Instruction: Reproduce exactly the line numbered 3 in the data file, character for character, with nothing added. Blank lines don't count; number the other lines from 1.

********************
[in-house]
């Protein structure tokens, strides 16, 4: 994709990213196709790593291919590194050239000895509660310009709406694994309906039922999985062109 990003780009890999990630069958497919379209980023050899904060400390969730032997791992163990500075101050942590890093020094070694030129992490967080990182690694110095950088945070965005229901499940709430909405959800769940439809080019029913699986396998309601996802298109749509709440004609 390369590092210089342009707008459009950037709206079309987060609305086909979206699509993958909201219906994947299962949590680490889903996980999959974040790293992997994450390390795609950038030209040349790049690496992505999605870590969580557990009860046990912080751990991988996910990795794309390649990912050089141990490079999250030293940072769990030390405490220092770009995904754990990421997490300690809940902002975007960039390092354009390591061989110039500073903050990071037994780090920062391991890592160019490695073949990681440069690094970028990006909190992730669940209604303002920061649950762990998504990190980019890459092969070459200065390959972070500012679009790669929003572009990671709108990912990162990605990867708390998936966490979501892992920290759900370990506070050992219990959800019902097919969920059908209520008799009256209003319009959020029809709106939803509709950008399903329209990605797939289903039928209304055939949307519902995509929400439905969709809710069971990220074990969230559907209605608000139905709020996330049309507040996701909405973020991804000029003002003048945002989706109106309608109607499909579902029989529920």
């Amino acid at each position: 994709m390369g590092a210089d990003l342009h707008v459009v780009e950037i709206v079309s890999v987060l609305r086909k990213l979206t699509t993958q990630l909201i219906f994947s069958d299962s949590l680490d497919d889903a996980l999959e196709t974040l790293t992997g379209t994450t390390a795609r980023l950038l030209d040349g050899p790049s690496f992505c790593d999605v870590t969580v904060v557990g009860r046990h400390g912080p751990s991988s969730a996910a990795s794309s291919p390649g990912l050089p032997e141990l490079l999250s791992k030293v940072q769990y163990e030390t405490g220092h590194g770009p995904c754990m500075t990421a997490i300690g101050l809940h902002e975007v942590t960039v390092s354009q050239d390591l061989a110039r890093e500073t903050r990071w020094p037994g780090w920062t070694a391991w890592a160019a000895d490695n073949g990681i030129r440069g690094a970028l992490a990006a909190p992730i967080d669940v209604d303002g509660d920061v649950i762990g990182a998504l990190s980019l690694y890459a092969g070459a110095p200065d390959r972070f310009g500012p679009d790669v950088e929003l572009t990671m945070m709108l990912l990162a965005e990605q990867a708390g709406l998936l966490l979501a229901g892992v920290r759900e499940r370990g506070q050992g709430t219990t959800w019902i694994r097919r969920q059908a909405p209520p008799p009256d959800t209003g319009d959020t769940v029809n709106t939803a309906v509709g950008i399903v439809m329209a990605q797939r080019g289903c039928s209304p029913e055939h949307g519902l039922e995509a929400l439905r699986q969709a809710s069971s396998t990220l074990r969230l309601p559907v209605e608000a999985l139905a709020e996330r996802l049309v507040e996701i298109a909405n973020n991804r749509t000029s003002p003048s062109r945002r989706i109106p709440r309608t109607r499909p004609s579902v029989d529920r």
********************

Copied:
């Amino acid at each position: 994709m390369g590092a210089d990003l342009h707008v459009v780009e950037i709206v079309s890999v987060l609305r086909k990213l979206t699509t993958q990630l909201i219906f994947s069958d299962s949590l680490d497919d889903a996980l999959e196709t974040l790293t992997g379209t994450t390390a795609r980023l950038l030209d040349g050899p790049s690496f992505c790593d999605v870590t969580v904060v557990g009860r046990h400390g912080p751990s991988s969730a996910a990795s794309s291919p390649g990912l050089p032997e141990l490079l999250s791992k030293v940072q769990y163990e030390t405490g220092h590194g770009p995904c754990m500075t990421a997490i300690g101050l809940h902002e975007v942590t960039v390092s354009q050239d390591l061989a110039r890093e500073t903050r990071w020094p037994g780090w920062t070694a391991w890592a160019a000895d490695n073949g990681i030129r440069g690094a970028l992490a990006a909190p992730i967080d669940v209604d303002g509660d920061v649950i762990g990182a998504l990190s980019l690694y890459a092969g070459a110095p200065d390959r972070f310009g500012p679009d790669v950088e929003l572009t990671m945070m709108l990912l990162a965005e990605q990867a708390g709406l998936l966490l979501a229901g892992v920290r759900e499940r370990g506070q050992g709430t219990t959800w019902i694994r097919r969920q059908a909405p209520p008799p009256d959800t209003g319009d959020t769940v029809n709106t939803a309906v509709g950008i399903v439809m329209a990605q797939r080019g289903c039928s209304p029913e055939h949307g519902l039922e995509a929400l439905r699986q969709a809710s069971s396998t990220l074990r969230l309601p559907v209605e608000a999985l139905a709020e996330r996802l049309v507040e996701i298109a909405n973020n991804r749509t000029s003002p003048s062109r945002r989706i109106p709440r309608t109607r499909p004609s579902v029989d529920r």